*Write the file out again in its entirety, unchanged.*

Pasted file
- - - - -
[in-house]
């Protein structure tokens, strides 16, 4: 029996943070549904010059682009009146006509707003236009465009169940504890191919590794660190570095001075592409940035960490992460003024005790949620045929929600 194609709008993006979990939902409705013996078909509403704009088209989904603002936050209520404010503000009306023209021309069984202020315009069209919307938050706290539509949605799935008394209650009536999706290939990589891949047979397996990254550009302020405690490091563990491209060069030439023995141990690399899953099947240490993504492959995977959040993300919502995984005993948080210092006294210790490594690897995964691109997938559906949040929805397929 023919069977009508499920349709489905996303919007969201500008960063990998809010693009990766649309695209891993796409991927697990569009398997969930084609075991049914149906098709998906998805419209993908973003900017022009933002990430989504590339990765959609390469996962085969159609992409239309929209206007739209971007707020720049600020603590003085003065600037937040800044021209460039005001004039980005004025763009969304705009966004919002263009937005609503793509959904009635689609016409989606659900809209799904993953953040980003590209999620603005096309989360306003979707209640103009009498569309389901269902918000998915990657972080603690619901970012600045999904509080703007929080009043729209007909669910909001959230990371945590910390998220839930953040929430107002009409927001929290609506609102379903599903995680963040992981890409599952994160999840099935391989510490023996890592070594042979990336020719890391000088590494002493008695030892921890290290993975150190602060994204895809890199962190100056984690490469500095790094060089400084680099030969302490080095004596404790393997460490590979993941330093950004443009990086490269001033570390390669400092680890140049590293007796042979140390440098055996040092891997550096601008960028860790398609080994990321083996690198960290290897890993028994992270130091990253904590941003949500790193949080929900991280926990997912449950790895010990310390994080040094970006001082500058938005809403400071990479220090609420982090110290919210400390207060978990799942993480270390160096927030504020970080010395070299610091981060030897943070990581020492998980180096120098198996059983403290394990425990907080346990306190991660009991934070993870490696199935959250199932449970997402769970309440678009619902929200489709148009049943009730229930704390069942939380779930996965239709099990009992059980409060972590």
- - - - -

[in-house]
């Protein structure tokens, strides 16, 4: 029996943070549904010059682009009146006509707003236009465009169940504890191919590794660190570095001075592409940035960490992460003024005790949620045929929600 194609709008993006979990939902409705013996078909509403704009088209989904603002936050209520404010503000009306023209021309069984202020315009069209919307938050706290539509949605799935008394209650009536999706290939990589891949047979397996990254550009302020405690490091563990491209060069030439023995141990690399899953099947240490993504492959995977959040993300919502995984005993948080210092006294210790490594690897995964691109997938559906949040929805397929 023919069977009508499920349709489905996303919007969201500008960063990998809010693009990766649309695209891993796409991927697990569009398997969930084609075991049914149906098709998906998805419209993908973003900017022009933002990430989504590339990765959609390469996962085969159609992409239309929209206007739209971007707020720049600020603590003085003065600037937040800044021209460039005001004039980005004025763009969304705009966004919002263009937005609503793509959904009635689609016409989606659900809209799904993953953040980003590209999620603005096309989360306003979707209640103009009498569309389901269902918000998915990657972080603690619901970012600045999904509080703007929080009043729209007909669910909001959230990371945590910390998220839930953040929430107002009409927001929290609506609102379903599903995680963040992981890409599952994160999840099935391989510490023996890592070594042979990336020719890391000088590494002493008695030892921890290290993975150190602060994204895809890199962190100056984690490469500095790094060089400084680099030969302490080095004596404790393997460490590979993941330093950004443009990086490269001033570390390669400092680890140049590293007796042979140390440098055996040092891997550096601008960028860790398609080994990321083996690198960290290897890993028994992270130091990253904590941003949500790193949080929900991280926990997912449950790895010990310390994080040094970006001082500058938005809403400071990479220090609420982090110290919210400390207060978990799942993480270390160096927030504020970080010395070299610091981060030897943070990581020492998980180096120098198996059983403290394990425990907080346990306190991660009991934070993870490696199935959250199932449970997402769970309440678009619902929200489709148009049943009730229930704390069942939380779930996965239709099990009992059980409060972590």